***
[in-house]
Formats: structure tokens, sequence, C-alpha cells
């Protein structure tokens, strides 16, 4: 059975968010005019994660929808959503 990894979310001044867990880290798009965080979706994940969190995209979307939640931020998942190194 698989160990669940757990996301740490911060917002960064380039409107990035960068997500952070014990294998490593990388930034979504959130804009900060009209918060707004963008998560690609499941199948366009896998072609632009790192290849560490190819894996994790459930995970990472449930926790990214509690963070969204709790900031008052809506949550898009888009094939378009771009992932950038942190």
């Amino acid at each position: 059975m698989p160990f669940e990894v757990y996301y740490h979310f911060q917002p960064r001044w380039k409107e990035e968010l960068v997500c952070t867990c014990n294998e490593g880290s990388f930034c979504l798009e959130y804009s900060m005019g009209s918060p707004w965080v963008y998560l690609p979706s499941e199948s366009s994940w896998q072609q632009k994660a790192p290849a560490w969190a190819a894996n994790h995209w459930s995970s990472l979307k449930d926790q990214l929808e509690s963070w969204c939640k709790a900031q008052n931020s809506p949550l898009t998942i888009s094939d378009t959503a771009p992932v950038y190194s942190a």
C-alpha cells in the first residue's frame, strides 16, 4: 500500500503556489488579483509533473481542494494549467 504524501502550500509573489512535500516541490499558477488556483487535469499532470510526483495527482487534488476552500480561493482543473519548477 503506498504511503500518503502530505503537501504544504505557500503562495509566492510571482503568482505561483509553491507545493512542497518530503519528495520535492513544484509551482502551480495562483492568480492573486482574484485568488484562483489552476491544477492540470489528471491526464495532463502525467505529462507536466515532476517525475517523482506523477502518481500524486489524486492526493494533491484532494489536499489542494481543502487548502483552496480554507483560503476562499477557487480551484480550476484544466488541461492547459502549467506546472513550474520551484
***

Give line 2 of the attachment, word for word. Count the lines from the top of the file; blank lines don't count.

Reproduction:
Formats: structure tokens, sequence, C-alpha cells